The Possibilities
Kaui Hart Hemmings
(Simon & Schuster)
Sarah St. John works as a factotum on television in a ski village in Colorado, but she's been on break for a few weeks because her twenty-two year old son just died in an avalanche. She's listening to a rap CD, one of her son's favorites, where the rapper is intoning "Life's a bitch and then you die." Sarah says it's "the truest thing I've heard all day" but not only is it hoary and old but, being old and hoary, it's plain wrong.

It should be, "Life's a bitch and when you're ready to die, they won't let you because the medical profession is deathly afraid of a lawsuit." They keep you going even if you are more than ready to opt out --- so it has little to do with our feelings and lots to do with torts.

Fortunately Cully won't be worrying about lawsuits because by the time the rescue team gets to him he's less of a tort and more of a torte, or, better, a TV frozen pot pie dinner. Which can leave one looking pretty unsightly.

When Sarah goes to see his body "the worst thing was that he looked afraid, and I couldn't see how this expression would ever be thawed." In other words, a tart torte.

§   §   §

I dropped The Possibilities soon after this deep-freeze (I was fearful of chilblains), but then I put on my winter togs and picked it up again because although it's about The Ultimate Chill it's also a chance for me to hang around people doing stuff I could only dream of: living in a snow-drenched part of Colorado with lots of millionaires who play all day --- ski, do television gigs, go to fashion shows, and get divorces.

It can even be moderately funny in a politically incorrect sort of way. Sarah's best friend Suzanne does a fantasy about a friend who thought that she and Sarah were "life partners."

    "God, we'd look good together though, wouldn't we? You'd be the trophy. I'd be Mrs. Payroll. Or we'd let ourselves go and just be butchy together. Buy matching fleeces. Maybe snowshoe to various huts. Don't they snowshoe? Or curl. I could see lesbians getting into curling. Anyway, whatever, don't ask, don't tell."

§   §   §

Sarah's son's ex is named Kit, and she pops over to bring back Cully's datebook and ends up vomiting in Sarah's kitchen sink. Evidently it wasn't the toaster waffles they had for breakfast. (Sarah's dad, a real wag, exclaims "Wowza! . . . . That was some fine work.") It turns out Kit is pregnant with Cully's baby.

The throw-up scene brings all our characters into the kitchen together so they can mourn their loss and at the same time clean the sink and start to think about the new family member now blossoming in Kit's belly.

And even though she's abashed by her big upchuck --- this is the first time that the family even knows that Cully had a love --- they tell her to relax, just let everything hang out. Like what could be bugging her to make her barf in front of strangers. It is better, she's told, "to say something, to talk about something that has no meaning, that won't trigger any emotions. Just get talking."

So Kit starts talking about toads. "Boreal toads."

    The way they mate is the male jumps on the female's back and she carries him around for days. This stimulates her to lay the eggs. That's all he does. He sits on her back. When she delivers the eggs --- that's when he fertilizes them.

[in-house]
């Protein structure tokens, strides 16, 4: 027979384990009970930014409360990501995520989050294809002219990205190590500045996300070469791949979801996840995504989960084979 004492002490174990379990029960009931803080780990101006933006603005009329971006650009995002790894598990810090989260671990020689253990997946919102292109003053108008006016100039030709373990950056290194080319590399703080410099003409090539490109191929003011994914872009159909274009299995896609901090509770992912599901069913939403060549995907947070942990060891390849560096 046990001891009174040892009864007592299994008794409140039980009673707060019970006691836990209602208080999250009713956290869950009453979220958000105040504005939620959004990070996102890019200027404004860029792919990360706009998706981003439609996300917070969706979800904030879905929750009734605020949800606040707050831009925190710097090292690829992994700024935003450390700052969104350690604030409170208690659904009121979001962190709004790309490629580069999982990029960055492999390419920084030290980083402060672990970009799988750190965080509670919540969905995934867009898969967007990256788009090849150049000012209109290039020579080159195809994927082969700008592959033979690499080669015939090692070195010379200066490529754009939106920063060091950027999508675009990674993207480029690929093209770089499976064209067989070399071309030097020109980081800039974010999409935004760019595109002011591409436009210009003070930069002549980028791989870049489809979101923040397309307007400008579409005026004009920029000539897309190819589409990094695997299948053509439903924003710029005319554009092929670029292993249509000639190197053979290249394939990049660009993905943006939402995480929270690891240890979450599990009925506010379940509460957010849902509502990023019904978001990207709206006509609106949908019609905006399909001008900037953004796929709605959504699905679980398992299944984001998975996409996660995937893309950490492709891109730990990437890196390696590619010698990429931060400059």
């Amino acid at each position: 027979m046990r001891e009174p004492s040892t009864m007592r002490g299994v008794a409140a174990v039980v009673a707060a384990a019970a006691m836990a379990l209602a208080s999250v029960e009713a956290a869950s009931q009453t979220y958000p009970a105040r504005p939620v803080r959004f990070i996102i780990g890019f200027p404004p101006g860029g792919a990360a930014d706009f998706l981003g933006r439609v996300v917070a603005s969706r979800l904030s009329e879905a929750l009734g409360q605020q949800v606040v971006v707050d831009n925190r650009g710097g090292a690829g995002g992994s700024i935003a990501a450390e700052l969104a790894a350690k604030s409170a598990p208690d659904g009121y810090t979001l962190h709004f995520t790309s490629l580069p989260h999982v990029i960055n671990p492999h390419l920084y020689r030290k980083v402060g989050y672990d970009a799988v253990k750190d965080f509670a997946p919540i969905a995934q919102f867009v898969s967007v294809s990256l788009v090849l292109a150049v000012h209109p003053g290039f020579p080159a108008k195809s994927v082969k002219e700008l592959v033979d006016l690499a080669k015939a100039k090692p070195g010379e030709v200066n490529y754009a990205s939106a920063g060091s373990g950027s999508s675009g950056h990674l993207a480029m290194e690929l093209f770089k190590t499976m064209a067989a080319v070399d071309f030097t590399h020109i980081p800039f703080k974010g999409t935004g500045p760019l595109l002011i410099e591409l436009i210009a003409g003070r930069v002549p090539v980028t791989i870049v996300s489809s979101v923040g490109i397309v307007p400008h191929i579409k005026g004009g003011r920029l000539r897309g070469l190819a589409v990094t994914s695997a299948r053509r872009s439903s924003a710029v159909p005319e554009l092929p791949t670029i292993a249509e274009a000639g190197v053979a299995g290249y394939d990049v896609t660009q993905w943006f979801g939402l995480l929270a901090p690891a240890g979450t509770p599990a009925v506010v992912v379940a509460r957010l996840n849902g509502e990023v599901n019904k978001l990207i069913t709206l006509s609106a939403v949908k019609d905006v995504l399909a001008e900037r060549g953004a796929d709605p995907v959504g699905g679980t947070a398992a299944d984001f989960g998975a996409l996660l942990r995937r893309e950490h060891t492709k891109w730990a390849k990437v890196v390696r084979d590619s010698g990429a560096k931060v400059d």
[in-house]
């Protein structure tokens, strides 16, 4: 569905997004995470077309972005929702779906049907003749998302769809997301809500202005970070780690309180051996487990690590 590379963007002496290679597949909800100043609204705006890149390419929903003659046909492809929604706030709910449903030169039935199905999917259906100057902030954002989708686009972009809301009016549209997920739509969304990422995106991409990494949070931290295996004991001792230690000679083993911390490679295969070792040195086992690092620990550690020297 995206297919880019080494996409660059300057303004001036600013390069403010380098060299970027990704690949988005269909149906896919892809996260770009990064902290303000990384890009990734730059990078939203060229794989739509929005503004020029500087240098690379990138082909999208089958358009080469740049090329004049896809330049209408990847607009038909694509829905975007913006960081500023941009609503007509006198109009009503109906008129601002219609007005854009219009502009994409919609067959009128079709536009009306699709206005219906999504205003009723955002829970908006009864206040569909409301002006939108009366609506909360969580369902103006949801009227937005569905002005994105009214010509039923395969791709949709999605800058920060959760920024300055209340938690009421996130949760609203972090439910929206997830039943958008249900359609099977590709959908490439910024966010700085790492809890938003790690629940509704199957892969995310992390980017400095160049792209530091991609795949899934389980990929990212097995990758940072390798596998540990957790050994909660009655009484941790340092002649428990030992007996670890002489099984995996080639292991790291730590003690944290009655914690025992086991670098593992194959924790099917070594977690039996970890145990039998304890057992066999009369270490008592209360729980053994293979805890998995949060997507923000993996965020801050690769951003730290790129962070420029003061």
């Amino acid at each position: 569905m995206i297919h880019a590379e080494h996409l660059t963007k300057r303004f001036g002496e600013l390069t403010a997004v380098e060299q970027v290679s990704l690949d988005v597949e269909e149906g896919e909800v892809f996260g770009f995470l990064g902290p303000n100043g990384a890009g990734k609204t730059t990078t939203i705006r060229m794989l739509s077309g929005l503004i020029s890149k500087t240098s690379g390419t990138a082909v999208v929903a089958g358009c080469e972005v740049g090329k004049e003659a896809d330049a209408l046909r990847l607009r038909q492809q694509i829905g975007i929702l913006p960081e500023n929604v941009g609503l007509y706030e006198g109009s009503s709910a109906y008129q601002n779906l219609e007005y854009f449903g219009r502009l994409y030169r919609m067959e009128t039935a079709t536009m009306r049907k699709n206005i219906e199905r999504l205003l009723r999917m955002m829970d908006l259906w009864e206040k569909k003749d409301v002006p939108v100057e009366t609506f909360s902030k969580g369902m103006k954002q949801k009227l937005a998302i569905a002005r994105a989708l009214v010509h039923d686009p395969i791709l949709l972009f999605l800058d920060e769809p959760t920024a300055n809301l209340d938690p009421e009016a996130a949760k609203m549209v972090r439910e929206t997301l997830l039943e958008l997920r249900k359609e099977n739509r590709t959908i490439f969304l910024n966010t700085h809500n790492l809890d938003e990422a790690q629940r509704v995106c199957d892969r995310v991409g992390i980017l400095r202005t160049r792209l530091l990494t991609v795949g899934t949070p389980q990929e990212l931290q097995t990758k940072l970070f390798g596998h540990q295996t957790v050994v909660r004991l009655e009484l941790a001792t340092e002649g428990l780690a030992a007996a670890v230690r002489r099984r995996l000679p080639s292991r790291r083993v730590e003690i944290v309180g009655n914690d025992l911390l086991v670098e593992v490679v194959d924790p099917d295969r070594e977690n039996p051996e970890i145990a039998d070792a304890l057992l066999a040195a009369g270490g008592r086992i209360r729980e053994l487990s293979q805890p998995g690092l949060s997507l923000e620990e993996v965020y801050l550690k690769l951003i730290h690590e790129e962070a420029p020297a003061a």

That may be the perfect image for all of them in the room, all carrying something around on their backs or in their panzas. Susan's father is retired (not wanting to be retired); Billy, Susan's ex-husband, and Susan, both have to put up with people who don't know from nothing what to say (what do you say to a family who have just lost a first-rate son?). And Kit now going about with this new kit in her kaboodle.

Kit is obviously no dummy, but doesn't mention the fact that she forgot to wear her Lippes Loop to bed with Cully. Despite this boner, Susan tells her she must have done well in school and Kit says that it may be true, that she remembered "things you don't need to remember."

    "Like what?"

    "Like . . . George Washington had dentures made out of hippopotamus tusk."

    "Really," I say.

    "Yeah," she says. "Dude had hippo teeth."

So Kit is now established as an expert on toadfrogs and 18th Century dental care.

Sarah is fascinated by what went on between Cully and Kit (aren't we all?) but like most parents, she knew nothing about the doodlings going on in the television room. Plus, she didn't even know that Kit existed until her son got salted away, leaving one of his most important parts behind.

§   §   §

We spend a fair amount of time in The Possibilities living with these characters, and we think what great surprises lie in store for the unknown little toad-in-the-hole: a great-grandfather who is slightly nuts, a charming cowpokey kind of a grandfather, a grandmother who is a daytime television star, a mother who is willing to talk about anything that pops in her bean, and a father who ends up, after we hear all the tales told about him, as one we'd not ever refuse if he offered us his hand (or his seed).

But then the author goes moral on us, has Sarah St. John telling Kit that she has to go off and consult with her own family cross country, people who we've not met, and don't especially care for after all: Kit took off from them because they just aren't her type. Now she's found some people she obviously thinks are a hoot, and Sarah boots her out, shuts off the whole possible new family scenario (what characters for a new baby to grow up with!), sends poor Toad Lady off to the far reaches of the Upper Bronx to be with her doltish family, for God's sakes.

--- Lolita Lark
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